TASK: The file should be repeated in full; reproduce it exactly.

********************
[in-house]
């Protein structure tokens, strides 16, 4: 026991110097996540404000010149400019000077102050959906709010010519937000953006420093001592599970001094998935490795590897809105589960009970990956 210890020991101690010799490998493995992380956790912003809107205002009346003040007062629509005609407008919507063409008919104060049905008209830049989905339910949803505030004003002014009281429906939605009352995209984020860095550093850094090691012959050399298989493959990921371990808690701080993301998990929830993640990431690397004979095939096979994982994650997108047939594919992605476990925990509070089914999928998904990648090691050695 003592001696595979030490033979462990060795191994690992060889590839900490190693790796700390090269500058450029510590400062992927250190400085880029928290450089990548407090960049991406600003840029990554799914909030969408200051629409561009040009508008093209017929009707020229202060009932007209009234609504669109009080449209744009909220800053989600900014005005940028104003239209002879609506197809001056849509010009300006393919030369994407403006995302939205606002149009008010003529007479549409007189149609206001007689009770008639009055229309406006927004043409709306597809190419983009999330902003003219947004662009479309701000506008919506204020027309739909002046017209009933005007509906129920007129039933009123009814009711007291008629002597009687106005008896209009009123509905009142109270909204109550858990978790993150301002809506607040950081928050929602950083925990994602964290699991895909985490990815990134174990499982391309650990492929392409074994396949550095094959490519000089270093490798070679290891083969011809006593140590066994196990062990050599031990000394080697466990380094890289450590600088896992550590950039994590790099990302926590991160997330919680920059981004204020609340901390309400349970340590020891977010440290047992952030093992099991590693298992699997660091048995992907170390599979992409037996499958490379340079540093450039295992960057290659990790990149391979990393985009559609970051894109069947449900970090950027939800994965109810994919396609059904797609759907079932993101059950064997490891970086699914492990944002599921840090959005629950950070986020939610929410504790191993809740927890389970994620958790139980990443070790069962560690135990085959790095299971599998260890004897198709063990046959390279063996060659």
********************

[in-house]
């Protein structure tokens, strides 16, 4: 026991110097996540404000010149400019000077102050959906709010010519937000953006420093001592599970001094998935490795590897809105589960009970990956 210890020991101690010799490998493995992380956790912003809107205002009346003040007062629509005609407008919507063409008919104060049905008209830049989905339910949803505030004003002014009281429906939605009352995209984020860095550093850094090691012959050399298989493959990921371990808690701080993301998990929830993640990431690397004979095939096979994982994650997108047939594919992605476990925990509070089914999928998904990648090691050695 003592001696595979030490033979462990060795191994690992060889590839900490190693790796700390090269500058450029510590400062992927250190400085880029928290450089990548407090960049991406600003840029990554799914909030969408200051629409561009040009508008093209017929009707020229202060009932007209009234609504669109009080449209744009909220800053989600900014005005940028104003239209002879609506197809001056849509010009300006393919030369994407403006995302939205606002149009008010003529007479549409007189149609206001007689009770008639009055229309406006927004043409709306597809190419983009999330902003003219947004662009479309701000506008919506204020027309739909002046017209009933005007509906129920007129039933009123009814009711007291008629002597009687106005008896209009009123509905009142109270909204109550858990978790993150301002809506607040950081928050929602950083925990994602964290699991895909985490990815990134174990499982391309650990492929392409074994396949550095094959490519000089270093490798070679290891083969011809006593140590066994196990062990050599031990000394080697466990380094890289450590600088896992550590950039994590790099990302926590991160997330919680920059981004204020609340901390309400349970340590020891977010440290047992952030093992099991590693298992699997660091048995992907170390599979992409037996499958490379340079540093450039295992960057290659990790990149391979990393985009559609970051894109069947449900970090950027939800994965109810994919396609059904797609759907079932993101059950064997490891970086699914492990944002599921840090959005629950950070986020939610929410504790191993809740927890389970994620958790139980990443070790069962560690135990085959790095299971599998260890004897198709063990046959390279063996060659």